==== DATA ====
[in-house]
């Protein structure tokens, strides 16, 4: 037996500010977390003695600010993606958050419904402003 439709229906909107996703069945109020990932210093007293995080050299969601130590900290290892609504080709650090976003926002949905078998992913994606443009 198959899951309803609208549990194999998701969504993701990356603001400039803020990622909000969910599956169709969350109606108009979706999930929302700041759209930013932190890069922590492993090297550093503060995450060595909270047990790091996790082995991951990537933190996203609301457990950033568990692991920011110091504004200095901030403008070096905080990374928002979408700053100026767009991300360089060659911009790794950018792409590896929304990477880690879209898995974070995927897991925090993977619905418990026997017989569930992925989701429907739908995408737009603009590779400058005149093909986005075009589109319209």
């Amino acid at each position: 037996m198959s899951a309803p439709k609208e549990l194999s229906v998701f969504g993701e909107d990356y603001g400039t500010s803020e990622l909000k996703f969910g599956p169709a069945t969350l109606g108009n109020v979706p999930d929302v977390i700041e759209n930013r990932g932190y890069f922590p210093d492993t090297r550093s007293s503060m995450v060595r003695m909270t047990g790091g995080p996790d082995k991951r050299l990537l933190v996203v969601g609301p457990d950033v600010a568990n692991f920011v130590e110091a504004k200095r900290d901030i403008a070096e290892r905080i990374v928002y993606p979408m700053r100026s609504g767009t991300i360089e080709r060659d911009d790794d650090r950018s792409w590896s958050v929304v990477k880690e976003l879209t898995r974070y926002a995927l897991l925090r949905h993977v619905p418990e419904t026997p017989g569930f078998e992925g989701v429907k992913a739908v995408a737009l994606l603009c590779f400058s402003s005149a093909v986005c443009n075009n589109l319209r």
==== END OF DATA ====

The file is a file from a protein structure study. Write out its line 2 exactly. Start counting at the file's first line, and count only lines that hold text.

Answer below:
């Protein structure tokens, strides 16, 4: 037996500010977390003695600010993606958050419904402003 439709229906909107996703069945109020990932210093007293995080050299969601130590900290290892609504080709650090976003926002949905078998992913994606443009 198959899951309803609208549990194999998701969504993701990356603001400039803020990622909000969910599956169709969350109606108009979706999930929302700041759209930013932190890069922590492993090297550093503060995450060595909270047990790091996790082995991951990537933190996203609301457990950033568990692991920011110091504004200095901030403008070096905080990374928002979408700053100026767009991300360089060659911009790794950018792409590896929304990477880690879209898995974070995927897991925090993977619905418990026997017989569930992925989701429907739908995408737009603009590779400058005149093909986005075009589109319209």